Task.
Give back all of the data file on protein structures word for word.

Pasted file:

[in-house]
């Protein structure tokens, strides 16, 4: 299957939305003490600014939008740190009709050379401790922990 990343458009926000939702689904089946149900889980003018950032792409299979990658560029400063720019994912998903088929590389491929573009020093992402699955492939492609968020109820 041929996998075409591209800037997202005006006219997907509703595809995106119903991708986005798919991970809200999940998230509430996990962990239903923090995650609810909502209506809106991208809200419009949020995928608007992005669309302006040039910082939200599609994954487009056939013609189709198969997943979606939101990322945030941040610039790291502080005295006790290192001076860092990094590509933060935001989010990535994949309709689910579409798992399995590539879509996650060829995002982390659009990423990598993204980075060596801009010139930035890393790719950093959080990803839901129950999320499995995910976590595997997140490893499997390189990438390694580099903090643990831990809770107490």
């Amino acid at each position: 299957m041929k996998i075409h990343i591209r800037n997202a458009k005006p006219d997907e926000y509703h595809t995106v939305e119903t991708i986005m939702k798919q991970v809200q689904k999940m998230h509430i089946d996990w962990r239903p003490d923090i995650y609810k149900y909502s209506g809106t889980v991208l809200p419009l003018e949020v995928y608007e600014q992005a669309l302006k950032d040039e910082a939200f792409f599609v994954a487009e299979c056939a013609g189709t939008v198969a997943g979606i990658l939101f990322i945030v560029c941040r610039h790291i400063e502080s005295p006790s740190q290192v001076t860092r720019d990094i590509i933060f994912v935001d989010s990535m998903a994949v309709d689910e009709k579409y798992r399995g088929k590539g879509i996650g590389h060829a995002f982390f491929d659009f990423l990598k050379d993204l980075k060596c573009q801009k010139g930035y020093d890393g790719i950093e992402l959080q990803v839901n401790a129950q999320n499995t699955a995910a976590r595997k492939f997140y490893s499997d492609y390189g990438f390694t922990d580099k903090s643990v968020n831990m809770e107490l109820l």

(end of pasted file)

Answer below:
[in-house]
């Protein structure tokens, strides 16, 4: 299957939305003490600014939008740190009709050379401790922990 990343458009926000939702689904089946149900889980003018950032792409299979990658560029400063720019994912998903088929590389491929573009020093992402699955492939492609968020109820 041929996998075409591209800037997202005006006219997907509703595809995106119903991708986005798919991970809200999940998230509430996990962990239903923090995650609810909502209506809106991208809200419009949020995928608007992005669309302006040039910082939200599609994954487009056939013609189709198969997943979606939101990322945030941040610039790291502080005295006790290192001076860092990094590509933060935001989010990535994949309709689910579409798992399995590539879509996650060829995002982390659009990423990598993204980075060596801009010139930035890393790719950093959080990803839901129950999320499995995910976590595997997140490893499997390189990438390694580099903090643990831990809770107490």
């Amino acid at each position: 299957m041929k996998i075409h990343i591209r800037n997202a458009k005006p006219d997907e926000y509703h595809t995106v939305e119903t991708i986005m939702k798919q991970v809200q689904k999940m998230h509430i089946d996990w962990r239903p003490d923090i995650y609810k149900y909502s209506g809106t889980v991208l809200p419009l003018e949020v995928y608007e600014q992005a669309l302006k950032d040039e910082a939200f792409f599609v994954a487009e299979c056939a013609g189709t939008v198969a997943g979606i990658l939101f990322i945030v560029c941040r610039h790291i400063e502080s005295p006790s740190q290192v001076t860092r720019d990094i590509i933060f994912v935001d989010s990535m998903a994949v309709d689910e009709k579409y798992r399995g088929k590539g879509i996650g590389h060829a995002f982390f491929d659009f990423l990598k050379d993204l980075k060596c573009q801009k010139g930035y020093d890393g790719i950093e992402l959080q990803v839901n401790a129950q999320n499995t699955a995910a976590r595997k492939f997140y490893s499997d492609y390189g990438f390694t922990d580099k903090s643990v968020n831990m809770e107490l109820l």